The Reinvention of Edison Thomas by Jacqueline Houtman
Publisher: Front Street, An Imprint of Boyds Mills Press, Inc
Genre: Contemporary, Inspirational
Age Recommendation: 12+
Length: Full Length (189 pgs)
Rating: 4.5 suns
Reviewed by Orchid
Science geek Eddy Thomas can invent useful devices to do anything, except solve his bully problem. Eddy Thomas can read a college physics book, but he can’t read the emotions on the faces of his classmates at Drayton Middle School. He can spend hours tinkering with an invention, but he can’t stand more than a few minutes in a noisy crowd, like the crowd at the science fair, which Eddy fails to win. When the local school crossing guard is laid off, Eddy is haunted by thoughts of the potentially disastrous consequences and invents a traffic-calming device, using parts he has scavenged from discarded machines. Eddy also discovers new friends, who appreciate his abilities and respect his unique view of the world. By trusting his real friends, Eddy uses his talents to help others and rethinks his purely mechanical definition of success.
Eddy Thomas, is an only child and a genius. Named after Thomas Edison, he prefers to be called Eddy. His mind is full of facts, figures and inventions waiting for him to find the time to take them from thoughts to reality. He leads a lonely life without any real friends. Even his parents don’t really understand how his mind works.
Eddy has problems interacting with people. He doesn’t like to be touched, and is overwhelmed by crowds and loud noises. He consistently misunderstands comments made by others, and either doesn’t reply, or says the wrong thing. To his peers this attitude makes it appear he thinks himself superior. Eddy lives so much inside his own mind that he is totally unaware how others laugh and make fun of him.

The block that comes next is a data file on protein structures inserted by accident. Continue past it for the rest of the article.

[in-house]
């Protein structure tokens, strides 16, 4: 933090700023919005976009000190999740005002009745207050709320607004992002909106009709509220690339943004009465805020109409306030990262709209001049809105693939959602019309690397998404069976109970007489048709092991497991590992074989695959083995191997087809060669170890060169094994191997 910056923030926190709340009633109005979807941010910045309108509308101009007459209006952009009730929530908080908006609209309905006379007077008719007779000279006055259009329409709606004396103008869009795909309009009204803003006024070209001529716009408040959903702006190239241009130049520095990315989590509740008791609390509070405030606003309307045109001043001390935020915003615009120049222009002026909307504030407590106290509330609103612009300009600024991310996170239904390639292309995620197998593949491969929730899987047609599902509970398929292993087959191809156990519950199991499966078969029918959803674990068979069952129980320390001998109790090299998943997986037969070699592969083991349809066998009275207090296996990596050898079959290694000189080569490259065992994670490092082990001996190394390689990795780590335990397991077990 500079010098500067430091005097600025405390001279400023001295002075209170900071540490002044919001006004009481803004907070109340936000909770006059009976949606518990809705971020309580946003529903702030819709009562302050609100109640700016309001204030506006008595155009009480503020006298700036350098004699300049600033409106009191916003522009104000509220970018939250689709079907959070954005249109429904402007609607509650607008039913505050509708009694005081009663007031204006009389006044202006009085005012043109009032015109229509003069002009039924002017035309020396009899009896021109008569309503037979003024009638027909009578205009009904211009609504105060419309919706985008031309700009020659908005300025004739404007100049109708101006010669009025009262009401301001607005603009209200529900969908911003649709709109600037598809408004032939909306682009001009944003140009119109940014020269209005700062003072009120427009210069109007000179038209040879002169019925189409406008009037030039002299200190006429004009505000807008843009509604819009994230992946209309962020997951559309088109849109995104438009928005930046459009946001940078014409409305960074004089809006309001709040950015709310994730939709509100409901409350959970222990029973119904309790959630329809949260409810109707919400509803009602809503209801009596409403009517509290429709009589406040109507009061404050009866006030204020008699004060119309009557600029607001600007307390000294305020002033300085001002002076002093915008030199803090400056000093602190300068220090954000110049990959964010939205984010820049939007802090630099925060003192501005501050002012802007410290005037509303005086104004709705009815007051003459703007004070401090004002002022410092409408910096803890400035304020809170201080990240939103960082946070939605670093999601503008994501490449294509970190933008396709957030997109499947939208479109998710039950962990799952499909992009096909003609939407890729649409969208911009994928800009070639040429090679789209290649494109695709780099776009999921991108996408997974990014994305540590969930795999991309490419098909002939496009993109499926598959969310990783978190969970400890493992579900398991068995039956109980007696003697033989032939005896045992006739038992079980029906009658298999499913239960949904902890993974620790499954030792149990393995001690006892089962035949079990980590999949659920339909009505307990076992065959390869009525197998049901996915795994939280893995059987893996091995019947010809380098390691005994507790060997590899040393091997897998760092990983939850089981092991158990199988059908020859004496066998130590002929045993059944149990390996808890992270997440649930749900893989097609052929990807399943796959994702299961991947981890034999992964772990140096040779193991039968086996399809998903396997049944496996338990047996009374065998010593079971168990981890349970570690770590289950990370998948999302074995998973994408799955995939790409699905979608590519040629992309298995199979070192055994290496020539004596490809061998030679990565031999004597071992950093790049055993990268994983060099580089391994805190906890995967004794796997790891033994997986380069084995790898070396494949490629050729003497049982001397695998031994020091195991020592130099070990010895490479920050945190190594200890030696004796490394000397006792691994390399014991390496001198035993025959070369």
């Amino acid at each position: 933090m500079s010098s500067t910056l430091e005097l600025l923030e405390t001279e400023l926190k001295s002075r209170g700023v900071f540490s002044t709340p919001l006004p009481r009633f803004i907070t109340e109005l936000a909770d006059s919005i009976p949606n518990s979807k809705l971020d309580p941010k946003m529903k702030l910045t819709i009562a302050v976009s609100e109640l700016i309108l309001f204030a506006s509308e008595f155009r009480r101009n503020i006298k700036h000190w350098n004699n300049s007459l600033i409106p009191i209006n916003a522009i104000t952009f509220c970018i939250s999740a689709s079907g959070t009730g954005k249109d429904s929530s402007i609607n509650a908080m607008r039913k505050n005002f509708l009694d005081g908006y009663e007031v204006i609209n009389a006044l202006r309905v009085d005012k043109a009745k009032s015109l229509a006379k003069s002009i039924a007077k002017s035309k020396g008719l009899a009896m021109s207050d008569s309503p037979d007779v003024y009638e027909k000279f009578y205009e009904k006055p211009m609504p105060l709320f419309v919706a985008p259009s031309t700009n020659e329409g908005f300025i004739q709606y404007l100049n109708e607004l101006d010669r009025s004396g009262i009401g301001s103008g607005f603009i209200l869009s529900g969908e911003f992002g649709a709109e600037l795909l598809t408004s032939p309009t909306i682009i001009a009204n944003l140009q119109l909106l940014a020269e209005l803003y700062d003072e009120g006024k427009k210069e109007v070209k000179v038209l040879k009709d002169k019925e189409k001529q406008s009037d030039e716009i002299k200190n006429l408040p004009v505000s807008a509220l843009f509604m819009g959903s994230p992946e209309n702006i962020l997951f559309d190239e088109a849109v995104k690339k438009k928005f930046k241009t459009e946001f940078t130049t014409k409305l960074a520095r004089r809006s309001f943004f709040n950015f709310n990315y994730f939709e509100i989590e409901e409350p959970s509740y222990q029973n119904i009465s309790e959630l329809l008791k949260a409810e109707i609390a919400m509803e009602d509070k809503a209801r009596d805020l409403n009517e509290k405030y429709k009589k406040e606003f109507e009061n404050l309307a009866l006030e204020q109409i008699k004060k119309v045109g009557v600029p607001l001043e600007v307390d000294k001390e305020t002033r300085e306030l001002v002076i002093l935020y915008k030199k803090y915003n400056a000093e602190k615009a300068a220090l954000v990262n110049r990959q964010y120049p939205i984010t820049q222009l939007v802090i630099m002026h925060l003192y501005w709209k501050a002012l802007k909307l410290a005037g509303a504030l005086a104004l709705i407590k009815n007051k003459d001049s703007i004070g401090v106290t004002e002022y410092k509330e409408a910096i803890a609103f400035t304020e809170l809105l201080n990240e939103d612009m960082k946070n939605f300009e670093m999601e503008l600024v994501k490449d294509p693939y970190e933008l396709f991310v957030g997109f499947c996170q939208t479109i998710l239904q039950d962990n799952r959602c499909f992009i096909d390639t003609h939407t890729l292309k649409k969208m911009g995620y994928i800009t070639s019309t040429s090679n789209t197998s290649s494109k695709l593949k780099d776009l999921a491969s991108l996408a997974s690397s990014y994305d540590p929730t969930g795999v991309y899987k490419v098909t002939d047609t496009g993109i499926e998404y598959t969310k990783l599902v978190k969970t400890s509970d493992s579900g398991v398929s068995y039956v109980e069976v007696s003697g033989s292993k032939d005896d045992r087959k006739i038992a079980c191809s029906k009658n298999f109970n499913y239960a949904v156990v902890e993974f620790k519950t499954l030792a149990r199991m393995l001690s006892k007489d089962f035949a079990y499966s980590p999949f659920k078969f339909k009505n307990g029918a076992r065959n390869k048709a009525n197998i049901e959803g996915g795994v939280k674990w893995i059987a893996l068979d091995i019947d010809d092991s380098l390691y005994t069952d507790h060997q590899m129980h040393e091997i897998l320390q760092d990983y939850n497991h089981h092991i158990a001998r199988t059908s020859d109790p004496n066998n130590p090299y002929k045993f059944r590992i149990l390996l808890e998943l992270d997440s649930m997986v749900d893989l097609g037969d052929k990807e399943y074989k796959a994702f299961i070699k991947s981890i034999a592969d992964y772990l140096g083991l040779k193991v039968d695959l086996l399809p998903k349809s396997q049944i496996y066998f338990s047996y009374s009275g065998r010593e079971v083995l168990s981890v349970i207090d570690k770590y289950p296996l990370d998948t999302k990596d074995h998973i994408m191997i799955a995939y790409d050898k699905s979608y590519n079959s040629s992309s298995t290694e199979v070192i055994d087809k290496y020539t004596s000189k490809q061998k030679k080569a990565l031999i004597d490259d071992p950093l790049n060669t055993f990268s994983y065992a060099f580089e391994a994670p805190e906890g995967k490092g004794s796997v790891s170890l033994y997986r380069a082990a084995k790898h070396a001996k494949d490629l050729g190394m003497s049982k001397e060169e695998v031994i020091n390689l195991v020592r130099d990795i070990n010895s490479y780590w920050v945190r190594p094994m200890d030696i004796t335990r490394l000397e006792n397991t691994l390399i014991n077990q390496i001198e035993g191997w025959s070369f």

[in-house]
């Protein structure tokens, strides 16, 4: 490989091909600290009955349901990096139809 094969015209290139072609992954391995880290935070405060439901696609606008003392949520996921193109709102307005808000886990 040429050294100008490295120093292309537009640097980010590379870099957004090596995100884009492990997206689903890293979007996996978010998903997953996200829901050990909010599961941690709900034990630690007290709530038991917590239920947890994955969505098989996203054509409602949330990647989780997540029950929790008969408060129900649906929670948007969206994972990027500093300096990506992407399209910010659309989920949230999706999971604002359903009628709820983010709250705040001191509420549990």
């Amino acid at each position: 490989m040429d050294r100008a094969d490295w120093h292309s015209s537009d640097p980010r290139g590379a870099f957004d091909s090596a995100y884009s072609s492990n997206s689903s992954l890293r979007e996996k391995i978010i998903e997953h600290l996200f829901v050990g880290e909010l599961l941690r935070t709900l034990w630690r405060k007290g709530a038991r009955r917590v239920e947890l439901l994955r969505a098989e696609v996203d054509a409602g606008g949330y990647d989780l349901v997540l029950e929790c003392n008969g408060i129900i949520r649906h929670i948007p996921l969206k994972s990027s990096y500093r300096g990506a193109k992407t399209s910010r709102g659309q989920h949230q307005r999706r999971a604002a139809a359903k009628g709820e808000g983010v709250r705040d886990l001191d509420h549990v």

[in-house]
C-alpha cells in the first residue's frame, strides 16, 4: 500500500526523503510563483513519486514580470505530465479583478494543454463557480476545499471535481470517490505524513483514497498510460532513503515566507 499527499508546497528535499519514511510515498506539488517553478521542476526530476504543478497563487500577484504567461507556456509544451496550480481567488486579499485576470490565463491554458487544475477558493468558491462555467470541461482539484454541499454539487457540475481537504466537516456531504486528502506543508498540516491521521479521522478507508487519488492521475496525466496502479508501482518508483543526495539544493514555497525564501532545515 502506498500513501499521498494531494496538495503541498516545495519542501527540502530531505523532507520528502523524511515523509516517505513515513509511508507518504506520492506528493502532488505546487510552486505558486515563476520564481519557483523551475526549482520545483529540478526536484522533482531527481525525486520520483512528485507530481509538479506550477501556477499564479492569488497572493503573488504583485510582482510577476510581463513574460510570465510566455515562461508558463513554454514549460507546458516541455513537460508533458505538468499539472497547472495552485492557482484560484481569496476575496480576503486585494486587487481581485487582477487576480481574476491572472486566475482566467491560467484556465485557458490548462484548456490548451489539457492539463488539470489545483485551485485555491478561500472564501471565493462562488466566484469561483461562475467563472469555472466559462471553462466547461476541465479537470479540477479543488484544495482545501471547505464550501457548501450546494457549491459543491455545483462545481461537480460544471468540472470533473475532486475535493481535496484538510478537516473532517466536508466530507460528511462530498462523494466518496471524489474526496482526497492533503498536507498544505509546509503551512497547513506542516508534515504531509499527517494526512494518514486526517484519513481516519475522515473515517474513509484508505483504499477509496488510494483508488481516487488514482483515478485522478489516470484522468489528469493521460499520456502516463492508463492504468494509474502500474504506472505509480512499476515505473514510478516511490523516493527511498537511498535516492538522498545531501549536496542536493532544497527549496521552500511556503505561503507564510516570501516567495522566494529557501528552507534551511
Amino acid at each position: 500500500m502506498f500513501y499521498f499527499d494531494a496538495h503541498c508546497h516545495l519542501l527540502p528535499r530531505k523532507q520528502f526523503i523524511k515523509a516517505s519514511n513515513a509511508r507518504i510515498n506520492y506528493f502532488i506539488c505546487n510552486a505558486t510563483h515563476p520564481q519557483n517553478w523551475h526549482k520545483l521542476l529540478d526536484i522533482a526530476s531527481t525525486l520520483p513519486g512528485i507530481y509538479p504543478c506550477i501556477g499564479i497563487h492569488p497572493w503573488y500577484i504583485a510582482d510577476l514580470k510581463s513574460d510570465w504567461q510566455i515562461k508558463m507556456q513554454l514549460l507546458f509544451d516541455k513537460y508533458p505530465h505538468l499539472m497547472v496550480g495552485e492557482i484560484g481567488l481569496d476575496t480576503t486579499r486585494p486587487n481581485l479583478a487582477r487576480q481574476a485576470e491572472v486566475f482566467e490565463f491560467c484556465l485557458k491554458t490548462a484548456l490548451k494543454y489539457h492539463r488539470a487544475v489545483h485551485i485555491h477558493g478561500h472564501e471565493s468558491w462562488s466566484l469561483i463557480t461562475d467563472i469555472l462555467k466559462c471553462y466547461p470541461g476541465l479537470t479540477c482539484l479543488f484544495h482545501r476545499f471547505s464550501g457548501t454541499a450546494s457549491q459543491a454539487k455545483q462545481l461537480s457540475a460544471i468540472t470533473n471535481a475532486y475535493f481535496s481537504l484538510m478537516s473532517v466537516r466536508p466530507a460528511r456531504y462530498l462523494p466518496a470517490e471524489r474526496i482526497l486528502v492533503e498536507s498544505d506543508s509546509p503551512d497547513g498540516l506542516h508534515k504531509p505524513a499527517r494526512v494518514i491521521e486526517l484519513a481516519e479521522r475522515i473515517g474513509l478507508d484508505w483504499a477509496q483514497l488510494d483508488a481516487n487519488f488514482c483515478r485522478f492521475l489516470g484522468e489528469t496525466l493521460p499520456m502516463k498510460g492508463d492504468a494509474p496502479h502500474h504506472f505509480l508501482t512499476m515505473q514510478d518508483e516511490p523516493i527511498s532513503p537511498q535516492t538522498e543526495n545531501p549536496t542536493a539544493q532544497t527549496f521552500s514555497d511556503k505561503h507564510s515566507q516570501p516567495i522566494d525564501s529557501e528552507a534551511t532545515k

Mitch is his only friend. They met at kindergarten and have gone through school together, but has Mitch changed now they are in Middle School? Why do things always go wrong when Mitch is around? Eddy’s faith in himself is shaken when he doesn’t get first prize at the school’s science fair. Even worse, someone stuck a sign on his back and people laughed at him when he went on stage to receive his third place certificate.
His experience at the science fair makes him aware of how see him. This makes him mistrust those who genuinely offer him friendship.
The crossing patrol man leaves and is not replaced. Eddy decides something needs to be done to make the crossing safe from speeding cars and his inventive mind gets to work. His invention proves he can put others before himself and Eddy suddenly finds himself with friends. Or are they really friends? Why would they want to help someone like him?
The Reinvention of Edison Thomas gives an insight into an intelligent child who has difficulty interacting socially with others. That doesn’t mean it preaches to the reader – it doesn’t. The story is in Eddy’s head shows how he logically goes from one point to another.
Despite his introversion Eddy is a likeable character, totally unable to see how others tease him. He just doesn’t understand their jokes and sarcasm. He thinks others work things out the same way he does, and can’t believe they just do things without due thought or having a schedule to follow.
I liked reading this book. Although not a page turner, it had that something that kept me coming back until I reached the end. Those readers with an interest in science will find something to pique their interest, but if you’re not a science fanatic, don’t worry – the facts aren’t force fed to you. The book has an inspirational touch to it and would make a pleasant read for anyone over the age of twelve.